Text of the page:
Cornish ancestry is descended from the Cornovii Celts, of the Dumnonia kingdom, making them distinct from the English, who are many, but not all of whom are descended from the Anglo-Saxons who migrated to Great Britain.

The research of Professor Bryan Sykes, professor of human genetics at Oxford University shows genetic evidence of the people of Great Britain share a common ancestry with the Basque people from Basque region by the Pyrenees (today, Spain).

The arrival of the Celts from the Iberian Peninsula (Spain and Portugal) are the origin of Britain's and Ireland's Celtic tribes.

Another study of the Cornish by Sir Walter Bodmer showed that the Cornish people have a particular varient of the Melancortin 1 receptor gene identifying them as Celts more closely related to the Welsh than the English.

The theory proposed today is that the Cornish are a relic population tracing their ancestry back to the tribes that colonized Britain after the last Ice Age ten thousand years ago.

The Cornish and Welsh are the most ancient of Britons and most genetically distinct of all the groups on mainland Briton.

A study by Peter Donnelly, professor of statistical science at Oxford University and director of the Wellcome trust centre for human genetics has confirmed the distinctiveness of the people of Cornwall. "The people of . . . Cornwall are different from the rest of the south and central England.

Colin Murley, campaigner for Cornish independence has said, "Cornwall has always been different and has always been treated differently throughout history. What we have here is proof that the Cornish are different."

Donnelly and his researchers analyzed the difference at 500,000 points in the DNA of 2,000 Cornish people. Only people in rural areas were included and had to have all four grandparents born in the same area.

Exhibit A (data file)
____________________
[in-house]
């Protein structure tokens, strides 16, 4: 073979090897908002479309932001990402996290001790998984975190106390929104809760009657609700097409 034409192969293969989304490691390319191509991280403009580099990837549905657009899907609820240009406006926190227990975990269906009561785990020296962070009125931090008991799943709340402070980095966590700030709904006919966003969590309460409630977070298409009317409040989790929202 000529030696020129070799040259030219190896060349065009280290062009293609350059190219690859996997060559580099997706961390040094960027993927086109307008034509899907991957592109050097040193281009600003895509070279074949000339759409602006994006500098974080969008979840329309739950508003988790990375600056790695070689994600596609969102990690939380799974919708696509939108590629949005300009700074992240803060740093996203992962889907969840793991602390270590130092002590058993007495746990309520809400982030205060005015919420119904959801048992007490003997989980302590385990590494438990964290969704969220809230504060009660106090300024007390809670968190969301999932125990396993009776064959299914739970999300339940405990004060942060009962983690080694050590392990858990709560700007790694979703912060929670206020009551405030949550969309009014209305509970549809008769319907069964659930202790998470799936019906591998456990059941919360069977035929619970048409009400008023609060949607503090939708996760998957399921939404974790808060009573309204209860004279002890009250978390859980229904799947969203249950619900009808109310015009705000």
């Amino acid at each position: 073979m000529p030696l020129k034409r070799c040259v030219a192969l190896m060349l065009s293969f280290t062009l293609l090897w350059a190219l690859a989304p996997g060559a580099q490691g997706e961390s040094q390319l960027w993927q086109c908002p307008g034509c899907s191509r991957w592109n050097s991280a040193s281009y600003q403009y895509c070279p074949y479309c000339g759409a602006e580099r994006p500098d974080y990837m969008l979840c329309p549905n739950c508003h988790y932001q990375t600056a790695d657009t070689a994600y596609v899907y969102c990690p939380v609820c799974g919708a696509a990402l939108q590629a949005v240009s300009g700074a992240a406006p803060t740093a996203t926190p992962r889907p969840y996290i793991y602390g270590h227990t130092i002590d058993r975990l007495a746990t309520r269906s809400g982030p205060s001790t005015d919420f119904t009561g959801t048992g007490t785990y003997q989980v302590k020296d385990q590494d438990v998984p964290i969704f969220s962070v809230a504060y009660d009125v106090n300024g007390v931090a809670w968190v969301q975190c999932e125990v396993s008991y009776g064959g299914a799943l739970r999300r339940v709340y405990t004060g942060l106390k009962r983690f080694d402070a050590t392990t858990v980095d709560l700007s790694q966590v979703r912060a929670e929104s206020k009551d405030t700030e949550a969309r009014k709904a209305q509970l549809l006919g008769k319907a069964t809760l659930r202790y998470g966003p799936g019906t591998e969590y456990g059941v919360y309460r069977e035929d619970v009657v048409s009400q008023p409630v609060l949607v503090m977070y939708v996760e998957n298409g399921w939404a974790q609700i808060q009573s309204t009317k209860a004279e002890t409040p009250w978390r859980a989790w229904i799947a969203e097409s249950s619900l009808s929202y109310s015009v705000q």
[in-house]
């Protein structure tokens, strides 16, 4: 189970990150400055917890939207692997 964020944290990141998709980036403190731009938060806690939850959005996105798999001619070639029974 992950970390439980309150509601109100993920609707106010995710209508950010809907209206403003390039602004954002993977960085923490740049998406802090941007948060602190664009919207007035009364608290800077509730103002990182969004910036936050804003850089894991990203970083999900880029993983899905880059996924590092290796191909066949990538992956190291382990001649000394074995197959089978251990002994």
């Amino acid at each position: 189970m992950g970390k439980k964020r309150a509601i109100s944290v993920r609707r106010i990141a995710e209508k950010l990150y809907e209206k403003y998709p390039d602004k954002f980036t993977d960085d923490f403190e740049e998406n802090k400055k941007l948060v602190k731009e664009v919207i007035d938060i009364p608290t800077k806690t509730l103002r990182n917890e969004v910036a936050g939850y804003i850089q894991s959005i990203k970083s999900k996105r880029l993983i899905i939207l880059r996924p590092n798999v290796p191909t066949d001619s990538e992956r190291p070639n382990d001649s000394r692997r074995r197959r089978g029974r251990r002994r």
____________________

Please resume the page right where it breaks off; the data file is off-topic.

The University of Exeter, in 2008, conducted a study in sixteen towns across Cornwall and found that 59% felt themselves Cornish and 41% felt "more Cornish than English." Over one-third of respondents believed the Cornish identity formed their primary national identity.

Genealogy and family history were considered to be the chief criteria for "being" Cornish while being born in Cornwall was also held as important.

In their 2010 study Exeter again conducted its study among the farming community because they believed they were the professional group to best represent Cornishness. All the participants in this study categorized themselves a Cornish and identified Cornish as their primary ethnic group orientation. Those in the west of Cornwall described themselves as Cornish and British/Celtic. Those in east Cornwall described themselves as Cornish and English.

The study found that ancestry was seen as the most important criterion for being categorized as Cornish above place of birth or growing up in Cornwall.

Since 2006, school children in Cornwall have been able to record themselves as ethnically Cornish on annual schools census (PLASC)

However in 1974, Cornwall, by the Local Government Act of 1972, became a non-metropolitan county which included it under the heading of England.

Cornwall currently is part of the political unit "England and Wales" but many of the Cornish natives advocate devolution or independence for Cornwall.

Stephen Leslie conducted a study of the Cornish people in March 2015 and confirmed that the Cornish people are distinct from the the people living in the nearby English county of Devon.

Professor Simon Myers of Oxford University has found in his study that the distinguishing factors between the Cornish and the English was the level of Anglo-Saxon DNA in the east of England. He found the Anglo-Saxon DNA contributions were between 10-40% in the east, while in Cornwall they were half that level.

Geographic and historical factors distinguished the Cornish as an ethnic group. Since the 20th century Cornish and Celtic associations have advanced the notion of a distinct Cornish national and ethnic identity.